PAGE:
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The Bank of Japan is scheduled to make its interest rate statement tomorrow and I’ve got a feeling we could be in for a surprise. Here are three reasons why the BOJ may hit the markets with more quantitative easing measures tomorrow!

Central Banks Making Moves

Last week, we got a trio of central banks step up to the plate and make moves to inject more liquidity into their respective economies.

The European Central Bank cut rates by 25 basis points, while also pushing its deposit rates to 0% in order to entice banks to lend more. The Bank of England, on the other hand, went with another route and decided to expand its bond purchasing program by 50 billion GBP, bringing the facility up to a total of 375 billion GBP.

Meanwhile, over in the Far East, our comrades from the People’s Bank of China also cut its baseline rates by 0.25%, marking the second time in three months that the PBoC decreased rates.

That makes three of the world’s major central banks, all introducing accommodative monetary policy measures within the span of a week. And don’t forget, after last week’s dismal jobs report, the Fed is expected to introduce additional QE measures as well!

It seems to me that pressure is building up to help boost the entire global economy. Keep in mind that central banks normally align monetary policy in one direction, so I wouldn’t be surprised if the BOJ does the same.

BOJ Track Record

Looking back, you’ll see that the BOJ actually implemented QE measures earlier this year.

Back on Valentines Day, the BOJ released an arrow into the heart of the Japanese economy, as it bought 10 trillion yen worth of bonds. It followed this up with another 10 trillion yen in late April, and even pledged to spend 200 billion yen on ETFs and 100 billion yen on Japanese real estate investment funds.

The BOJ did these moves in order to stay true to its promise of beating deflation and keeping the Japanese economy out of trouble.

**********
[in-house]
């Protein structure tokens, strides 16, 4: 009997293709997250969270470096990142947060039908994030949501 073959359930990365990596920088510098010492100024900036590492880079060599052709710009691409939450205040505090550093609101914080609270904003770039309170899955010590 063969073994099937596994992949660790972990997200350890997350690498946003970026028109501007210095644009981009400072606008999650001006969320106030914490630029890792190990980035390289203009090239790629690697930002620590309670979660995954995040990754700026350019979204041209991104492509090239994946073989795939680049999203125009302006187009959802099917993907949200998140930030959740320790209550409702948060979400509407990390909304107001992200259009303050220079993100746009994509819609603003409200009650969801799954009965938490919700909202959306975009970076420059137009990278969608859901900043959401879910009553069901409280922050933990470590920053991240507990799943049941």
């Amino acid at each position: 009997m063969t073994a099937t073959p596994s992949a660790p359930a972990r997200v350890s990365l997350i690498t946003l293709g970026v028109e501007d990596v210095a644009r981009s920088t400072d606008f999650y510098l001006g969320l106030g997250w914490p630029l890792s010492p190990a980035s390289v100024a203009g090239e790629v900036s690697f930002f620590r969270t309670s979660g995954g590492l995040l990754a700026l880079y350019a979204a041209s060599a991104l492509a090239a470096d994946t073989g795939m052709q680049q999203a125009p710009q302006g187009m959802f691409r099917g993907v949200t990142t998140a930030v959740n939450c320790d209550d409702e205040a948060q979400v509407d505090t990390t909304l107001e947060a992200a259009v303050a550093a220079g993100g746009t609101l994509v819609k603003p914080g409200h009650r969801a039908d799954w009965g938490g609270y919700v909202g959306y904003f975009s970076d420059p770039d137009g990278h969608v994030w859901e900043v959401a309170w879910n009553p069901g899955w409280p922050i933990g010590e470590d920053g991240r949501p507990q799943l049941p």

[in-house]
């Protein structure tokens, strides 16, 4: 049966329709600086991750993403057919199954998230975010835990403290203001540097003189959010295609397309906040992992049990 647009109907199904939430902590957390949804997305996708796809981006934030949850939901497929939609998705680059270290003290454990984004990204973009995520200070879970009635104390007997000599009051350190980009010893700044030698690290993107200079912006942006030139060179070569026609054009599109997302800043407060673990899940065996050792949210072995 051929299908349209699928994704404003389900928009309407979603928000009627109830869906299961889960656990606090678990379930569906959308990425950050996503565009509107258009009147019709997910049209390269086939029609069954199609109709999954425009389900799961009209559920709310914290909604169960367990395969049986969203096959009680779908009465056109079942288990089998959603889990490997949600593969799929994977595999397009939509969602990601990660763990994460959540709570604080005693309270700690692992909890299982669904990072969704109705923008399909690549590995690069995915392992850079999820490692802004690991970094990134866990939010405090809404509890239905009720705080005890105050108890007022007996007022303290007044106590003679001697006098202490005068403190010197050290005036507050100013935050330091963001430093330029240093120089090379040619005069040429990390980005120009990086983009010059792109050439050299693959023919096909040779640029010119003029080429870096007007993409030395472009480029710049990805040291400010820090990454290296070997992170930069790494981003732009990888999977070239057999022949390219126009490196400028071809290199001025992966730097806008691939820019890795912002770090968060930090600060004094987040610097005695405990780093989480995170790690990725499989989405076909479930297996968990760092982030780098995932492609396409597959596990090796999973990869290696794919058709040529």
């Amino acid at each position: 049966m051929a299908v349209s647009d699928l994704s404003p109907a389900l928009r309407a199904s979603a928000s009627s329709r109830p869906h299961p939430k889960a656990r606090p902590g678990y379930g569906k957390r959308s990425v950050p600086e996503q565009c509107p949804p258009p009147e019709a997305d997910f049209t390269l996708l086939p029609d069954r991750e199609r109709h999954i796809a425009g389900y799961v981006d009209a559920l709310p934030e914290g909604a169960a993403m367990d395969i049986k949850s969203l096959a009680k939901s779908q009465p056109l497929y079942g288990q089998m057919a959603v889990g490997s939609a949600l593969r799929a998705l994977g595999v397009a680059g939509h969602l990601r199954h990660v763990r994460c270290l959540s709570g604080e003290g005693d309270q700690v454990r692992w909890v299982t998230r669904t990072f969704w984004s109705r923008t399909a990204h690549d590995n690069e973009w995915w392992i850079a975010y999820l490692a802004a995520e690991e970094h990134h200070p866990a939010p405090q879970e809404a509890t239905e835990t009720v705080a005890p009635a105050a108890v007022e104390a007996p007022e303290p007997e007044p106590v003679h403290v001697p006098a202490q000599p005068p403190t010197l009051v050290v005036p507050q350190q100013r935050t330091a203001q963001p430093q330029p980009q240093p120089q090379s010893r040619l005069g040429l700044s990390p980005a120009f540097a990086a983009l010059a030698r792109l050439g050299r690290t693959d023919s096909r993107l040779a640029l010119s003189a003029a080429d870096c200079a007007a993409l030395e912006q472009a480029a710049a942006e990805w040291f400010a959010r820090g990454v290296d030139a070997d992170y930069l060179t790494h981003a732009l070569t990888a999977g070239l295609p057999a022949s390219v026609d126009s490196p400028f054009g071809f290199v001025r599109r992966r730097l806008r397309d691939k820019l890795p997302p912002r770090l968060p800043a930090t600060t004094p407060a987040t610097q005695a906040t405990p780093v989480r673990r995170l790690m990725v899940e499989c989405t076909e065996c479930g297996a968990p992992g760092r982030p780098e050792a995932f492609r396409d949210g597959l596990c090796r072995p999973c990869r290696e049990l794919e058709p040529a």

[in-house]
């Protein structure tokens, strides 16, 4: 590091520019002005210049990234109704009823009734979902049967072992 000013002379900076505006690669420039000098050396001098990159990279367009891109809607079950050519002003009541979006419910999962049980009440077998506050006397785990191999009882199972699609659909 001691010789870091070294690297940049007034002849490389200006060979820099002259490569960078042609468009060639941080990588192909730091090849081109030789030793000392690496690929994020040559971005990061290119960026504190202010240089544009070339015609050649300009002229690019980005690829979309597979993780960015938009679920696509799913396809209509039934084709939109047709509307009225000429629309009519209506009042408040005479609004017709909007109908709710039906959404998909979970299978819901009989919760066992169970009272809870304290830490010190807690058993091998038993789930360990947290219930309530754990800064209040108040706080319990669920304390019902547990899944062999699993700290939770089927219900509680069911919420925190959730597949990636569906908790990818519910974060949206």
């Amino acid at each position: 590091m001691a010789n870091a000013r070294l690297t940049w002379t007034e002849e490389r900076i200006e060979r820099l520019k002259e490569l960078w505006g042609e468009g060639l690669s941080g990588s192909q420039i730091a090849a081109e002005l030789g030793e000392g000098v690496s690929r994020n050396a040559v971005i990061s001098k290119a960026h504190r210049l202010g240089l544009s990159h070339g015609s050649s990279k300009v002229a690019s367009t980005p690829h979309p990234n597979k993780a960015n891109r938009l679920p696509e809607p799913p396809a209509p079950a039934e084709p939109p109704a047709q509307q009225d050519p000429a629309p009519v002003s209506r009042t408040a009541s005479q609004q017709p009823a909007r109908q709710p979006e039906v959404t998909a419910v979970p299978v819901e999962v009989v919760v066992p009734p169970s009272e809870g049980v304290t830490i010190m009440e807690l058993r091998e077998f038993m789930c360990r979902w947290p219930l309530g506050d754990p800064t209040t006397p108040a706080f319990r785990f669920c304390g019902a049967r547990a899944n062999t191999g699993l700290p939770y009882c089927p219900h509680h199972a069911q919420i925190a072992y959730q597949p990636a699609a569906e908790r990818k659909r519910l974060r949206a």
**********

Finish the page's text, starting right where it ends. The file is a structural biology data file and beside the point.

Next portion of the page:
However, according to BOJ official Kazumasa Iwata, said that even more bond purchasing may be necessary to reach its target inflation rate of 1.0%. Keep in mind that Iwata is also seen a potential successor to current BOJ Governor Masaaki Shirakawa, so he may try to use his position to influence other members of the BOJ.

In any case, it is pretty clear that the BOJ is keep on pumping up the economy and that is the direction the central bank is headed in.

Unwanted Yen Strength

Due to concerns on global growth, rising Spanish yields, and the disappointing non-farm payrolls, risk aversion has been the dominating market theme recently. As a result, traders have been seeking the safety of the dollar and the low-yielding yen.


Take a look at EUR/JPY’s 4-hour chart. Since the start of July, it has been on a downtrend and has fallen over 400 pips. EUR/JPY is an excellent chart to examine when it comes to market sentiment, as traders see it as a barometer of risk.

Given the yen’s strength, BOJ officials are starting to get worried. In fact, just two days ago, BOJ Deputy Governor Hirohide Yamaguchi cautioned the markets that if the yen’s strength persists, it could hurt the country’s export industries. This in turn may prompt the central bank to pull the intervention trigger again via more QE so that business sentiment doesn’t suffer.

Despite all the reasons on why the BOJ could possibly expand its quantitative easing program, the market’s expectation for tomorrow’s meeting is generally mixed. Some expect the central bank to sit on its hands, while others believe that the BOJ will be more aggressive and expand its asset purchases. So if you’re unsure on which side of the fence you want to be on, just clear up your positions and simply sit on the side lines. As the old adage goes, it’s better to be safe than sorry!